Deception Runs the Industry


If you’ve been in the game 30 minutes and don’t know who the patsy is, you’re the patsy.”

– Poker aphorism of unknown origin

When I first started learning poker, I spent a lot of time reading and posting in online forums.  I remember one day seeing a single-sentence response to a post.

“Deception runs the industry.”

I knew I didn’t understand the significance of the statement – if it had any – but I always kept that phrase in the back of my mind.  The more I learned about the game, the more I was impressed with how effectively poker preys on the weaknesses of human reasoning.

The luck in the game is the catalyst for the deception in the game.

Different games have various mixes of luck and skill.  How many matches of chess would you win against a grand master?  I don’t know about you, but I could play a million games of chess against a grand master and never win one.  I could even play him when he’s stone-drunk and I’m sharp as a tack, and I’d probably still get crushed.  I’d never dream of playing him for money.  If he asked me to play him for $2k, I’d be better off just lighting my money on fire and doing something else with my time.

If for some reason I accepted that challenge, I’d have to be deceived somehow into thinking this is a good idea for me.

Now, we’ve all seen the guy at the poker table who’s playing every hand and telling everyone how he’s God’s gift to the game.  How can a person who plays every hand really think he understands the game and is better than most of his opponents?  Well, he’s played at the casino five times and has come away with more money four out of those five visits.  It’s obvious, isn’t it?  He’s a naturally talented poker player; he’s never even read a book about poker.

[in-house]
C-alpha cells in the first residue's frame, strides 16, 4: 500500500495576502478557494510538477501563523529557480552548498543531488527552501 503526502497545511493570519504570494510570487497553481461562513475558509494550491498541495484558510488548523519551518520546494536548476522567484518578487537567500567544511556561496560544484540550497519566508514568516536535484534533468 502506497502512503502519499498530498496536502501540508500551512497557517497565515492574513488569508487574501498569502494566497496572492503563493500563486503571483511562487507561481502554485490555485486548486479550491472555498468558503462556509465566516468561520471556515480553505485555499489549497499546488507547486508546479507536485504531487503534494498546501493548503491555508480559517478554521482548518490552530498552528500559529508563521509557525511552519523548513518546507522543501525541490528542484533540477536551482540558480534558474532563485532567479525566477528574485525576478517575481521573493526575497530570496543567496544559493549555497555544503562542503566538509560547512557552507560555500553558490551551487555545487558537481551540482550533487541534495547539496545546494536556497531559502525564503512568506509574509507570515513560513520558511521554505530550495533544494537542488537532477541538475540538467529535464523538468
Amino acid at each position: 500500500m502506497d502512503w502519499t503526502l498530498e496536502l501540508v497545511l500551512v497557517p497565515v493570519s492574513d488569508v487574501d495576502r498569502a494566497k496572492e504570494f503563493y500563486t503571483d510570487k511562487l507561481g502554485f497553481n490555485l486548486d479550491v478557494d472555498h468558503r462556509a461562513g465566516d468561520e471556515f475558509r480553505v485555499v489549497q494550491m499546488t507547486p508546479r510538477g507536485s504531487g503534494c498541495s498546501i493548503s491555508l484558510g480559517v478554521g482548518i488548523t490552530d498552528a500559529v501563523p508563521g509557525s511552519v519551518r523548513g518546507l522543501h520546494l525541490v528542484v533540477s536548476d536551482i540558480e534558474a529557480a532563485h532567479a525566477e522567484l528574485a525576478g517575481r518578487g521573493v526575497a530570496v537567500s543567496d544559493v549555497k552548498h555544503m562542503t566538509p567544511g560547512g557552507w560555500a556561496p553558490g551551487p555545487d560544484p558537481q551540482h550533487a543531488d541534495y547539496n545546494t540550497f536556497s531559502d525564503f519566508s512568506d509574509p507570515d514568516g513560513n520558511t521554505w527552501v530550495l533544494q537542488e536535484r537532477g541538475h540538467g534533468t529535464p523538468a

When an unskilled player wins occasional pots, those wins allow him to think he’s good at the game.  These sporadic, positive results offer him an opportunity to confirm his suspicions of natural talent.

That confirmation will often create conclusions stronger than anything else he may experience.  A host of experts could give him their negative opinions about his abilities, but such criticism won’t faze him.  He could go on to lose large amounts of money, but his conclusions will remain unchanged.

This delusion funds the poker world.  Other’s self-deception is the most valuable commodity in a professional poker player’s world.  Without it, you would be hard-pressed to find a lesser-skilled player dumb enough to play against you.  Good table selection would not be possible.  Winning money would be out of the question.

“ Other’s self-deception is the most valuable commodity in a professional poker player’s world. ”

When an unskilled player takes a few pots from you, realize you’re funding the ruse.  And that is one of the best investments you can make in the game; a healthy part of poker.  Embrace those bad beats and encourage your opponents to continue. Other’s self-deception is the most valuable commodity in a professional poker player’s world.

I often see players berating bad opponents, which is just a terrible idea.  You want them to be happy and stick around.  What is it you hope to accomplish with your scolding?  Do you want them to leave and have better players sit in their seats?

If you’re looking for a curt word to express your frustration, mum’s the word.

This was original published in Poker Perspectives.

Owen Gaines
Owen has written several poker books such as Poker Math That Matters and Poker Perspectives and is a consistent winner on-line
Owen Gaines
Owen Gaines

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